The Biden administration will place more than 10 Chinese companies on its economic blacklist as early as Friday for alleged human rights abuses and high-tech surveillance in Xinjiang, Reuters reported.
The U.S. Commerce Department last month announced the blacklisting of five other companies and other Chinese entities accused of being involved in forced labor in Xinjiang.
Reuters quoted two sources as saying that adding more companies to the Commerce Department’s list of entities is part of the Biden administration’s effort to hold China accountable for human rights abuses.
China has dismissed allegations of genocide and forced labor in Xinjiang and said its policies are necessary to root out separatists and religious extremists who plan attacks and foment tensions between the predominantly Muslim Uighurs and China’s largest ethnic group, the Han Chinese.
The Commerce Department plans to add 14 Chinese companies to the list of entities because of reported human rights abuses in Xinjiang, a source told Reuters.
Details of the companies to be added to the entity list were not immediately available. Companies from other countries are also expected to be added to the Commerce Department’s blacklist as soon as Friday.
The White House declined to comment, and the Commerce Department did not immediately respond to Reuters’ request for comment.
Asked at a regular press conference on Friday about a Reuters report that the U.S. is preparing to put more Chinese companies on its economic blacklist, Chinese Foreign Ministry spokesman Wang Wenbin said China will take all necessary measures to protect its companies.
The latest move suggests that President Biden is aiming to pressure China over what the administration says is a worsening of human rights abuses against Uighurs in Xinjiang.
Generally, entities listed on the stock exchange seeking permission to receive goods from U.S. suppliers are required to apply for licenses and face intense scrutiny from the Commerce Department.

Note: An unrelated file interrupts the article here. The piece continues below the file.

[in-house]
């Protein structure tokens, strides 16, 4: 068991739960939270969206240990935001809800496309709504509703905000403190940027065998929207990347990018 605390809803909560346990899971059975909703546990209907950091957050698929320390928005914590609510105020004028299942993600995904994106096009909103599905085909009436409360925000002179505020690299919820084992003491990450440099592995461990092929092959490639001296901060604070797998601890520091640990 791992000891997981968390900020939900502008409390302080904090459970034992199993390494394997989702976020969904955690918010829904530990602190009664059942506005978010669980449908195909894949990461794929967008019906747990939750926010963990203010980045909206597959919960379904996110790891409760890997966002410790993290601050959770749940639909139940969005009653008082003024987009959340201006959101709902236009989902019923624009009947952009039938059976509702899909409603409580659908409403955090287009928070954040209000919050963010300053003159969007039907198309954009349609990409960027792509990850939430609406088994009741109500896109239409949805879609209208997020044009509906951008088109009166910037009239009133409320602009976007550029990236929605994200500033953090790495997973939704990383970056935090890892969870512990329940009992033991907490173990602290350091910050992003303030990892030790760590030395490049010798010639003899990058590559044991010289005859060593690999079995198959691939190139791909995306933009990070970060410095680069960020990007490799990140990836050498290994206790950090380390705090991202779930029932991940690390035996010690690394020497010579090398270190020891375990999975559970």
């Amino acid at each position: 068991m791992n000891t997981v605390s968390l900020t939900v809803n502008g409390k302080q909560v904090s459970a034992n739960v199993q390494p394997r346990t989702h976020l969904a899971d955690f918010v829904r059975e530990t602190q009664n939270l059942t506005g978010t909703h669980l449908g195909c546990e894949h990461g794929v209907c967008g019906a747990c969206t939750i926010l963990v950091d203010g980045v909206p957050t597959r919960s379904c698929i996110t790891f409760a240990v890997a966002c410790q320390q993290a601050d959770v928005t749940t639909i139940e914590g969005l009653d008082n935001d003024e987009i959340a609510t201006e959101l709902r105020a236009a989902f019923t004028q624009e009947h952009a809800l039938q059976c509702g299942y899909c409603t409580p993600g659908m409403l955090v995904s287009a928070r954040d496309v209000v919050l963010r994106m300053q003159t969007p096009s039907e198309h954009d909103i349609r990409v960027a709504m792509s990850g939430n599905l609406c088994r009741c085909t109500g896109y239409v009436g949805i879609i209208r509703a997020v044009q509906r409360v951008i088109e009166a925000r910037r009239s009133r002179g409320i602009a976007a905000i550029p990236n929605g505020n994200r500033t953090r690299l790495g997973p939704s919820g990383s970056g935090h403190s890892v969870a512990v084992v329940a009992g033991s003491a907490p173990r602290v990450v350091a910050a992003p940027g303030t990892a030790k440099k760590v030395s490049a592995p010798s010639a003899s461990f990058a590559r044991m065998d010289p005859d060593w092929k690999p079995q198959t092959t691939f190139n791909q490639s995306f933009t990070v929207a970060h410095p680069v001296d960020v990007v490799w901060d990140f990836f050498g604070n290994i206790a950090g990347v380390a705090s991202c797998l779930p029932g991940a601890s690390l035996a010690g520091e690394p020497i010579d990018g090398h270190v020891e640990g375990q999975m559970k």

The Commerce Department said last month that it is listing the five Chinese entities as “receiving or using forced labor to carry out the People’s Republic of China’s repression of the Muslim minority in the Xinjiang Uyghur Autonomous Region.”
The Commerce Department said the June action targeted five entities, including Chinese solar panel materials company Hoshine Silicon Industry Co, for “obtaining goods, software and technology …… The U.S. government-wide effort to take strong action against China’s ongoing campaign of repression against the Muslim minority in Xinjiang.
This is not the first time the U.S. government has targeted Chinese companies in connection with allegations of high-tech surveillance activities in Xinjiang.
In 2019, the Trump administration placed some of China’s top artificial intelligence startups on its economic blacklist because of its treatment of Muslim minorities.
The Commerce Department under Trump targeted 20 Chinese public security bureaus and eight companies, including video surveillance company Hikvision, as well as Shang Tang Technology and Kuangwei Technology Co. which are leaders in facial recognition technology.
The U.S. Commerce Department said in 2019 that these entities were involved in “high-tech surveillance targeting members of the Uighur, Kazakh and other Muslim minorities.”
U.N. experts and human rights groups estimate that more than 1 million people, mostly members of the Uighur and other Muslim minorities, have been detained in Xinjiang’s vast educational camps in recent years.